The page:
Living Economics

Slippery Oil
Oil is a fungible world commodity that should be sourced where it is the cheapest and sold to the highest bidder regardless of national boundaries.

When the Trans-Alaska Pipeline was authorized in 1973 to open Alaska's North Slope oil fields during the Arab oil embargo, Congress banned exporting the resulting oil overseas to protect domestic consumers. The ban was overturned in 1995.

When Congress debated on the merit of opening the ANWR (Arctic National Wildlife Refuge) to oil exploration, some legislators again proposed that the resulting oil output should be banned from the export market for the sake of energy security.

Despite political rhetoric, oil will remain a world commodity traded in the open market. If west coast oil refineries cannot handle all the Alaskan oil, the excess oil must be sold somewhere to avoid depressing its price. The oil could be sold to other parts of the U.S. far away from the West coast or to closer Asian ports across the Pacific. If the selling price is the same, the oil company would make more profit selling to Asia due to lower transportation cost. And if other domestic refineries can get their oil cheaper from overseas sources, they would not be interested in the Alaskan oil either.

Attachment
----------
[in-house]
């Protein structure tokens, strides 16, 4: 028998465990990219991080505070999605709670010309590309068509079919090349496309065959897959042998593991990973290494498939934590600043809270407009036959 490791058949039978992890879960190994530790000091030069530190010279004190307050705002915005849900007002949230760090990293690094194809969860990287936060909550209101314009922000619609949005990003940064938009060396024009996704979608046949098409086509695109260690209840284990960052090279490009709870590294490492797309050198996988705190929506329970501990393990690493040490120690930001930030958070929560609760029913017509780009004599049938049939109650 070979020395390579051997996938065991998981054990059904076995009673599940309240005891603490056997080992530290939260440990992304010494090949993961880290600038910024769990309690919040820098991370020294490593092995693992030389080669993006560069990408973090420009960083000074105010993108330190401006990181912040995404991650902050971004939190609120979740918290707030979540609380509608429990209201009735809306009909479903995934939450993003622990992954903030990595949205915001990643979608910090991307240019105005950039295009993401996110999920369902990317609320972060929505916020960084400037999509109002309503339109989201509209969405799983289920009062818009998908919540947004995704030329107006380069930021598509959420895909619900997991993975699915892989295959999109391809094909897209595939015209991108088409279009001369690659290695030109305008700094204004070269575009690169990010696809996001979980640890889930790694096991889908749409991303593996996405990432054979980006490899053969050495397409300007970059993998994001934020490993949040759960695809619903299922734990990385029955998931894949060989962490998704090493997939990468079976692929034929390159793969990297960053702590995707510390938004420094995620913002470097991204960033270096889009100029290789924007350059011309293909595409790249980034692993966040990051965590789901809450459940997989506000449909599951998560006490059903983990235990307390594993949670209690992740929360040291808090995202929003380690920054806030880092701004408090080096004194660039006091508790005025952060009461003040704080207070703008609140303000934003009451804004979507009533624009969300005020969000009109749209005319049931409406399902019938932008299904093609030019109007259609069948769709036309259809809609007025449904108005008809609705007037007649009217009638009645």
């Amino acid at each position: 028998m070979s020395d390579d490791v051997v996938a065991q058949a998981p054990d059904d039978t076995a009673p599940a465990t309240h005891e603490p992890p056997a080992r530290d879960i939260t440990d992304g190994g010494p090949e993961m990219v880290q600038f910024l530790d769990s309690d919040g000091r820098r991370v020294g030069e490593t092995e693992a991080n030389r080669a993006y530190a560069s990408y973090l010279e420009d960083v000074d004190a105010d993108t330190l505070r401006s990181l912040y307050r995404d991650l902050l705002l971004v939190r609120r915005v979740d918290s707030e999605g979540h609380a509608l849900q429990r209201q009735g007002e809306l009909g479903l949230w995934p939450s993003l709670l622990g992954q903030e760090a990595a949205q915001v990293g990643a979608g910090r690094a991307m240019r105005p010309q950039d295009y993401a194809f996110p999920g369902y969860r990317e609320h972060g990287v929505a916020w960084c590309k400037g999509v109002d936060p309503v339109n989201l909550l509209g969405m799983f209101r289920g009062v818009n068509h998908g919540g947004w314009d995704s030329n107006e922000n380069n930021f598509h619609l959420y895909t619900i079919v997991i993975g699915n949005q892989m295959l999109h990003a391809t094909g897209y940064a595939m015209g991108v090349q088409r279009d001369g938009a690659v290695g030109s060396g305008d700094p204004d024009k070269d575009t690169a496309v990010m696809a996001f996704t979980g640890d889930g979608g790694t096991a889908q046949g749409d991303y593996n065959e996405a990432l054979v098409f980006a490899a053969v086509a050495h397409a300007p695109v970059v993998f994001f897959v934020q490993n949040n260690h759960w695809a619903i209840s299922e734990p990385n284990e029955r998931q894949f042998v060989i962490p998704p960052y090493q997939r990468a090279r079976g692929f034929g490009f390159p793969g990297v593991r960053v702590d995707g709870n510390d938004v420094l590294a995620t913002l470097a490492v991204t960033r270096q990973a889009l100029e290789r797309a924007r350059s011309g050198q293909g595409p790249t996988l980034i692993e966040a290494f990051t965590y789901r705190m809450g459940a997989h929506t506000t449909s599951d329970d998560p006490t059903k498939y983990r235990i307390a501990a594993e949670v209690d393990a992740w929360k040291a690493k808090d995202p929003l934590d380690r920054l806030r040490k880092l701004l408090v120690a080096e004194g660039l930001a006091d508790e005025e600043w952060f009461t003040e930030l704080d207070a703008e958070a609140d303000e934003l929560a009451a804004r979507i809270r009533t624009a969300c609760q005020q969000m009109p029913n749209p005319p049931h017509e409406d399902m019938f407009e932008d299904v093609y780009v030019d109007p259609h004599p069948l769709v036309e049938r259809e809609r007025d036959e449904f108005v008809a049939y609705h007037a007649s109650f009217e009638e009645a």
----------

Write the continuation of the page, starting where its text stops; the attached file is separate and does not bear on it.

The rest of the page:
For the same reason, there is no point in developing any domestic oil fields that have higher production costs than overseas sources. Forcing domestic refineries to use more expensive domestic oil is just shooting the American consumers in the foot. Instead, the domestic reserves should be saved for later development when the cost of overseas supplies is higher than domestic sources.

Failure to realize that oil is a fungible world commodity can lead to illogical arguments that appeal more to one's emotion than one's reason. One of them is to achieve energy independence through conservation. The idea is that if oil consumption is reduced, less oil needs to be imported leading to a lower percentage of foreign oil consumed. This scenario is unlikely to happen unless domestic oil is less expensive than foreign oil. If domestic oil is more expensive, it is likely to be the first source that is going to be cut when oil consumption goes down. The end result is a higher rather than a lower percentage of foreign oil consumed. In other words, conservation would make America more dependent on foreign oil than before.

If it makes sense to buy a cheaper imported shirt, why doesn't it make sense to buy cheaper foreign oil? Maybe energy independence is more important than garment independence?

References:
  • Goolsbee, A. "Dependency paradox." Fortune. 8/22/2005.
  • Seattle Times. 4/19/2005. "Where would ANWR oil go?"
  • Seattle Times. 7/31/2004. "Foreign oil flowing into state's refineries."
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